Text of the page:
The object so meritorious, who can doubt the reality of his professions?

Adieu, my dearest, my noble friend!—I love and admire you for the generous conclusion of your last more than I can express. Though I began this letter with impertinent raillery, knowing that you always loved to indulge my mad vein; yet never was there a heart that more glowed with friendly love, than that of

Your own ANNA HOWE.



I now take up my pen to lay before you the inducements and motive which my friends have to espouse so earnestly the address of this Mr. Solmes.

In order to set this matter in a clear light, it is necessary to go a little back, and even perhaps to mention some things which you already know: and so you may look upon what I am going to relate, as a kind of supplement to my letters of the 15th and 20th of January last.*

* Letters IV. and V.

In those letters, of which I have kept memorandums, I gave you an account of my brother's and sister's antipathy to Mr. Lovelace; and the methods they took (so far as they had then come to my knowledge) to ruin him in the opinion of my other friends. And I told you, that after a very cold, yet not a directly affrontive behaviour to him, they all of a sudden* became more violent, and proceeded to personal insults; which brought on at last the unhappy rencounter between my brother and him.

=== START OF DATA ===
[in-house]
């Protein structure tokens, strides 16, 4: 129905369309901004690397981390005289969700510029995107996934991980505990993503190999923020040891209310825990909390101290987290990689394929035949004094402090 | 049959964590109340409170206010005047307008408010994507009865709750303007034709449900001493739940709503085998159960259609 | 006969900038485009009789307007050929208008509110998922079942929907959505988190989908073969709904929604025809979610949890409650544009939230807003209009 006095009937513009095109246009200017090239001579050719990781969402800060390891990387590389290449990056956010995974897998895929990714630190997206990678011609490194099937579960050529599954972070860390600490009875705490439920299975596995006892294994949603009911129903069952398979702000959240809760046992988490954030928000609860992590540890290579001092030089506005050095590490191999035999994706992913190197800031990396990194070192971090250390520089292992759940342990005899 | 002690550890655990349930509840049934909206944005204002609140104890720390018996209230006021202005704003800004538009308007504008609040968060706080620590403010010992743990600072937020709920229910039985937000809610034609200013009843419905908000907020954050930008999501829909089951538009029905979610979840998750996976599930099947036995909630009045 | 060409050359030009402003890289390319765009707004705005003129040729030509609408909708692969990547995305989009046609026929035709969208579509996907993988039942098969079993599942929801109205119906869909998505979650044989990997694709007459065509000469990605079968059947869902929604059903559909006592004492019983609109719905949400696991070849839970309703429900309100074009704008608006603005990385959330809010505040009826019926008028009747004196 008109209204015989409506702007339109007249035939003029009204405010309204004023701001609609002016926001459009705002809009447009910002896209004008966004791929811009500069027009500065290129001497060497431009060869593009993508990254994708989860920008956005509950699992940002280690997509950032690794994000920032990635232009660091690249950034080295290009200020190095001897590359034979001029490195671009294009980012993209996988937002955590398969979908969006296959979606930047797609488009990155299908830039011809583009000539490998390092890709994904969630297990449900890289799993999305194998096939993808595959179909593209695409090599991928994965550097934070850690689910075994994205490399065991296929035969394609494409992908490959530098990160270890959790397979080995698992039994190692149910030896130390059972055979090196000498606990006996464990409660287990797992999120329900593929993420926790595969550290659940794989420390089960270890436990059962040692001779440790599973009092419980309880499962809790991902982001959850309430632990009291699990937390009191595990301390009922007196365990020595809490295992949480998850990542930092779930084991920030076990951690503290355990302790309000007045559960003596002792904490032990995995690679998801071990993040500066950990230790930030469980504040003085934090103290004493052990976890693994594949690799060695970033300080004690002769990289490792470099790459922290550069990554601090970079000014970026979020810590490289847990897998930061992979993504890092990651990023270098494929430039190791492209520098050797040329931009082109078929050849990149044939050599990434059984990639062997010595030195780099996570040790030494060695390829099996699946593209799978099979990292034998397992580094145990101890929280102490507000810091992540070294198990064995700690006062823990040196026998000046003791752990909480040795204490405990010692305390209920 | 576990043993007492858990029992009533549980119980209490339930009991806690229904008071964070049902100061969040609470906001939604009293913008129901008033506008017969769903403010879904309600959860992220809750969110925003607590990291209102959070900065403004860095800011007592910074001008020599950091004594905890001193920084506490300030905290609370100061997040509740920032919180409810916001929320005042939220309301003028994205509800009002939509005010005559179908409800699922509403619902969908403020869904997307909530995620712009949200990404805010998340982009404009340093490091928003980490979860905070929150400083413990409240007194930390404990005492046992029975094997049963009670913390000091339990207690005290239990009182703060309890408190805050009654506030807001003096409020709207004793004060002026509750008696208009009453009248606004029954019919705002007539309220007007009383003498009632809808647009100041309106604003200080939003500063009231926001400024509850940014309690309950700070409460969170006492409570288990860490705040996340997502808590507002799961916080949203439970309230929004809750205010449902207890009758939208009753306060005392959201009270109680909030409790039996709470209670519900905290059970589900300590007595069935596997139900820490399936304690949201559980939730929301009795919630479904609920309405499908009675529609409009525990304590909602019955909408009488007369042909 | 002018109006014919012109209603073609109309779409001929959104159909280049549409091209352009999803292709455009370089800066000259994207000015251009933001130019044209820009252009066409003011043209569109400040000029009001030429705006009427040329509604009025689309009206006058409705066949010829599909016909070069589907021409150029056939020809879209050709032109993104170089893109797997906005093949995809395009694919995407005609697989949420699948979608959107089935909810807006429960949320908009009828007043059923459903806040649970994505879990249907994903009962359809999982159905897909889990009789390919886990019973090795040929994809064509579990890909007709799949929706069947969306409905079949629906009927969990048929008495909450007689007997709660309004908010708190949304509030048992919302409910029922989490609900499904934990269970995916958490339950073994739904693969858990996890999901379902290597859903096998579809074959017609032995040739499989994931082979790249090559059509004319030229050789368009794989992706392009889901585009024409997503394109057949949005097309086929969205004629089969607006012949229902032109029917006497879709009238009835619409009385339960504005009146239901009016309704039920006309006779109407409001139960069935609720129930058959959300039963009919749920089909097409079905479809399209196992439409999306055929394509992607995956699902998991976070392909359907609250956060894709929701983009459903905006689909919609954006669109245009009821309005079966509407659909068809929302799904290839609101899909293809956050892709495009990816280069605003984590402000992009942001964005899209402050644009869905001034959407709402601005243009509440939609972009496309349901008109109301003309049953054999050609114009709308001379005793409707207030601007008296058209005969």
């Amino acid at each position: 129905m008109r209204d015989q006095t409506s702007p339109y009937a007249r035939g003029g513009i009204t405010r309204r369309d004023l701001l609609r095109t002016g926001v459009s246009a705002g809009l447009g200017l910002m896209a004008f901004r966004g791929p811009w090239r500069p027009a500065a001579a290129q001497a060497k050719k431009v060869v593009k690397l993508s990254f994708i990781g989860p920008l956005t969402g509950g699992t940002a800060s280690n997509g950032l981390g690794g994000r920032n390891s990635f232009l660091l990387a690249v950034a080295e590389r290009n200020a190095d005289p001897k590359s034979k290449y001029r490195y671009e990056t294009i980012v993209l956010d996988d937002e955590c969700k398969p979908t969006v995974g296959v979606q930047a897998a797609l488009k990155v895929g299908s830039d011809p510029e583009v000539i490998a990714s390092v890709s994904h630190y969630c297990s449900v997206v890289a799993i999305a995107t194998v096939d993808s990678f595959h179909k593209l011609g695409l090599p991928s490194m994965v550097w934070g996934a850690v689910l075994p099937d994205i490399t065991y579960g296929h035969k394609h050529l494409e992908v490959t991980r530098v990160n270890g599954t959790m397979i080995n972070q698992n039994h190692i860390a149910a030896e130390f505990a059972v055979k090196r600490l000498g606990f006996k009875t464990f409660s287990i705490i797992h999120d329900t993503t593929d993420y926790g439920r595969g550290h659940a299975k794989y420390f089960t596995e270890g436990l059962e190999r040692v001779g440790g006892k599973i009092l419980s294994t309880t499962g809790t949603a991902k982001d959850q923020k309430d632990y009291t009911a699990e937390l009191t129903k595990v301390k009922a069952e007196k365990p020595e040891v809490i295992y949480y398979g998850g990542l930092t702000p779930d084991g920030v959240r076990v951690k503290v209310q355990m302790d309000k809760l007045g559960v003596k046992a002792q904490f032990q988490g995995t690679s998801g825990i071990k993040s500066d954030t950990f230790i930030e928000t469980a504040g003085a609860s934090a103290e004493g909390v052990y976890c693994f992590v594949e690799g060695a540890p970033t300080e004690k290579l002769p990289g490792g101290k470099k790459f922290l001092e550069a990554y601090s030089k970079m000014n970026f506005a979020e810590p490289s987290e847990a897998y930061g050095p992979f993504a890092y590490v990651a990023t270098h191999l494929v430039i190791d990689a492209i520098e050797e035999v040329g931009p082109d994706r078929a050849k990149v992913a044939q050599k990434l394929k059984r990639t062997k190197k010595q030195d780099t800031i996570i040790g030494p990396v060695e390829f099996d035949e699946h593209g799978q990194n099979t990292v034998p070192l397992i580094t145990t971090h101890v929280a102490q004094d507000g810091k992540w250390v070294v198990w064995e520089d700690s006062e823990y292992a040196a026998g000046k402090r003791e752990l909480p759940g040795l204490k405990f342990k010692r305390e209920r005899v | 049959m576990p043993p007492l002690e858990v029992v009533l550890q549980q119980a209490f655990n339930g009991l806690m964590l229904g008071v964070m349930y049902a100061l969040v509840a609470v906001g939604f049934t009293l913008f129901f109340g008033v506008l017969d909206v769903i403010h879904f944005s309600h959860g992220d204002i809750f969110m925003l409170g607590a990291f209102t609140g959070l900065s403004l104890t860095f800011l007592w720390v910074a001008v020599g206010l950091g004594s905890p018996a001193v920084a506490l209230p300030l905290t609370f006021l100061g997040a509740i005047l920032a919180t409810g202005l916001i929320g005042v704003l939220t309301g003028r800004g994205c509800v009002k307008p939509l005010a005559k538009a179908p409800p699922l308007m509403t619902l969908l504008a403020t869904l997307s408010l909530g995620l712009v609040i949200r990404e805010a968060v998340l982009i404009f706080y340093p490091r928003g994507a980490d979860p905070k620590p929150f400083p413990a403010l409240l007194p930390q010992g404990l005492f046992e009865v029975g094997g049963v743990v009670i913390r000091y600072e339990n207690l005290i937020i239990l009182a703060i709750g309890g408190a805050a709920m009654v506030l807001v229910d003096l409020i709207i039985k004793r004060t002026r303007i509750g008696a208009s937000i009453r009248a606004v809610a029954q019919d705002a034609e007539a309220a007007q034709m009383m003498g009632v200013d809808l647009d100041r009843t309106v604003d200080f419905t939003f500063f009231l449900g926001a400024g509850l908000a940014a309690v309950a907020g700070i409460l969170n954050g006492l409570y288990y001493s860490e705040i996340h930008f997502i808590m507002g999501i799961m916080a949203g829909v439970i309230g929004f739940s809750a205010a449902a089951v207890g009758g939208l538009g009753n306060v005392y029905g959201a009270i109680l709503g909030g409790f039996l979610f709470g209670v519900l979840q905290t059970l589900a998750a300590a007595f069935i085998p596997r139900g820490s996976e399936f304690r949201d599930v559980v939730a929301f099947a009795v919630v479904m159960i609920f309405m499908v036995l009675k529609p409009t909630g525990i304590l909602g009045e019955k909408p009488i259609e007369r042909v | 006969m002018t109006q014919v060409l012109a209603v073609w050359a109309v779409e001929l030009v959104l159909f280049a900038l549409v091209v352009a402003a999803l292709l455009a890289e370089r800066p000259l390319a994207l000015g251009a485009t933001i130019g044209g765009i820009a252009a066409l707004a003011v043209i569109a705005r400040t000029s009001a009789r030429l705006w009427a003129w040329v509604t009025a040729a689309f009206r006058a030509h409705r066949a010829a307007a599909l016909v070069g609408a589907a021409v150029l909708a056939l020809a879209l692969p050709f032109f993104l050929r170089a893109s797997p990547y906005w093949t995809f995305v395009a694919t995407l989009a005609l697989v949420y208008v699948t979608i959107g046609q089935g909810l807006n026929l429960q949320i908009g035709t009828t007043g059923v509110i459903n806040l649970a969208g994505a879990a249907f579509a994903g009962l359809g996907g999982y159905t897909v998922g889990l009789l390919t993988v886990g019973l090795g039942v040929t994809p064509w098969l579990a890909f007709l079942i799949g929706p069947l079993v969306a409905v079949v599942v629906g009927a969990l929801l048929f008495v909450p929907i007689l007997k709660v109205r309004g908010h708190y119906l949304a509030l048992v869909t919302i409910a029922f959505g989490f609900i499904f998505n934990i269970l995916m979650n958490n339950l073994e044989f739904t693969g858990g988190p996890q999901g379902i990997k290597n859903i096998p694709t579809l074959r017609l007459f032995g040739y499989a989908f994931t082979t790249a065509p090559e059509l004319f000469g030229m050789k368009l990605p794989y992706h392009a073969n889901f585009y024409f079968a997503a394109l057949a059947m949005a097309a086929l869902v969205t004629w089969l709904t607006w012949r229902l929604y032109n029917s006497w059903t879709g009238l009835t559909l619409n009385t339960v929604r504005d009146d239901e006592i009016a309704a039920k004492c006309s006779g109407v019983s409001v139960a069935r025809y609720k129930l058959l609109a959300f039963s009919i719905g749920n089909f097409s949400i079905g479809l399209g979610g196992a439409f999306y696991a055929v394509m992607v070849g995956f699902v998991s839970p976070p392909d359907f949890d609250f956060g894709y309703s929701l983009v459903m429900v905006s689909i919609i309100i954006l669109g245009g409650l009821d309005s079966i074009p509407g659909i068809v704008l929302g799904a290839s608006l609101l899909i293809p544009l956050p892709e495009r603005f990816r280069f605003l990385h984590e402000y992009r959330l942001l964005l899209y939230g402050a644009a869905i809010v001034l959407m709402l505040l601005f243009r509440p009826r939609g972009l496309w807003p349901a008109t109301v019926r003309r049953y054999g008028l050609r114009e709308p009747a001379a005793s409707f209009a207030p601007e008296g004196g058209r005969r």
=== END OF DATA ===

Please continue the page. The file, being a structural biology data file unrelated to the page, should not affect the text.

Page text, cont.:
* See Letter IV.

Now you must know, that from the last conversation that passed between my aunt and me, it comes out, that this sudden vehemence on my brother's and sister's parts, was owing to stronger reasons than to the college-begun antipathy on his side, or to slighted love on hers; to wit, to an apprehension that my uncles intended to follow my grandfather's example in my favour; at least in a higher degree than they wish they should. An apprehension founded it seems on a conversation between my two uncles and my brother and sister: which my aunt communicated to me in confidence, as an argument to prevail upon me to accept of Mr. Solmes's noble settlements: urging, that such a seasonable compliance, would frustrate my brother's and sister's views, and establish me for ever in the love of my father and uncles.

I will give you the substance of this communicated conversation, after I have made a brief introductory observation or two, which however I hardly need to make to you who are so well acquainted with us all, did not the series or thread of the story require it.

I have more than once mentioned to you the darling view some of us have long had of raising a family, as it is called. A reflection, as I have often thought, upon our own, which is no considerable or upstart one, on either side, on my mother's especially.—A view too frequently it seems entertained by families which, having great substance, cannot be satisfied without rank and title.